Victor Vescovo is an ex-US navy Commander who became the first man to get down all four of the deepest ocean trenches.

Vescovo reached the bottom of the Kermadec Trench in the South Pacific Ocean at the weekend in the submersible DSV Limiting Factor – a two-person submersible built by Florida-based company Triton Submarines. 

The 55-year old explorer achieved his personal goal to dive in the four most remote areas of Earth. 

Following the nine-hour expedition, Vescovo and a small team reached a maximum depth of 32,818 feet (10,003 metres) at the bottom of Kermadec Trench.

Limiting Factor’s cameras captured footage of ‘one of the deepest jellyfish ever seen on film’ and a ‘brilliant gold’ bacterial mat living off the minerals and gases in the rocks, he said.

Vescovo (left) and a small team reached a maximum depth of 32,818 feet (10,003 metres) at the bottom of Kermadec Trench aboard Limiting Factor – a two-person submersible built by Triton Submarines

Vescovo (left) and a small team reached a maximum depth of 32,818 feet (10,003 metres) at the bottom of Kermadec Trench aboard Limiting Factor – a two-person submersible built by Triton Submarines

The Kermadec Trench just off the coast of New Zealand is the world's fourth-deepest trench and also one of the coldest due to inflow from Antarctica

The Kermadec Trench, just offshore of New Zealand, is the 4th-deepest trench on the planet. Also due to Antarctica inflow, it’s the Coldest.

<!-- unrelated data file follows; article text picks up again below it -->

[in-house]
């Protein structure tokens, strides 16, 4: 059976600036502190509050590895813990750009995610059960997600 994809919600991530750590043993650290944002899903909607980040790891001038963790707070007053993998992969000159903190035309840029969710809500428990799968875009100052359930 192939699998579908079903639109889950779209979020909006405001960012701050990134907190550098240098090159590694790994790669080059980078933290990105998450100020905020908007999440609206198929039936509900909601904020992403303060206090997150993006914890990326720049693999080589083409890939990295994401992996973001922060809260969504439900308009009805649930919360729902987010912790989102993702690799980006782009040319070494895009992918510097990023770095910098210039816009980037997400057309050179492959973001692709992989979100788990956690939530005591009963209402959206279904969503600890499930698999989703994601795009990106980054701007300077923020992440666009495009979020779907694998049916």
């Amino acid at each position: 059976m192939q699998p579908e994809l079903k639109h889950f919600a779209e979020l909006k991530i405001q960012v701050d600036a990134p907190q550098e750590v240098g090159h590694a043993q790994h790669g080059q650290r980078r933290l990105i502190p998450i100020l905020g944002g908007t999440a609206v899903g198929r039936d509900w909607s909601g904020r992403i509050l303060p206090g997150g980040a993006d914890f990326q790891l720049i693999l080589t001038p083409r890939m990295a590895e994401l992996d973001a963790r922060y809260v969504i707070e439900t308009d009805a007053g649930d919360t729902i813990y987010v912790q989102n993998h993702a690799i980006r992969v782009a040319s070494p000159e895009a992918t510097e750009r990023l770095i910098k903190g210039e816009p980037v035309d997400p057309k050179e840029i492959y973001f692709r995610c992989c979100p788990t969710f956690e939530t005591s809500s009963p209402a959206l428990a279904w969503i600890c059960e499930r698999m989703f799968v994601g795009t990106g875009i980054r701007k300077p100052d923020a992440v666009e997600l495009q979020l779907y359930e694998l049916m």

1. Challenger Deep Mariana Trench Pacific Ocean: 35.843 feet (10.925 metres).

2. Horizon Deep, Tonga Trench, Pacific Ocean: 35,488 feet (10,817 metres)

3. Emden Deep. Philippine Trench. Philippine Sea. NW Pacific. 32,956ft (10,045m).

4. Scholl Deep and Kermadec Trench in the Pacific Ocean at 32,818ft (10,003m)

Source: British Geological Survey  

It appears that the jellyfish is a Ctenophora (comb jelly) and can survive at 7 tons of pressure. 

Vescovo, who was asked by Twitter how jellyfish could survive under so much pressure, replied: “They would probably tell the same thing about us. How can humans exist in such a low pressure environment?” Each creature adjusts to its environment. Evolution is an amazing power. 

Footage shows also a darkened seafloor that Limiting Factor lights up. This environment features perpetual darkness, extreme pressures, and extremely cold temperatures.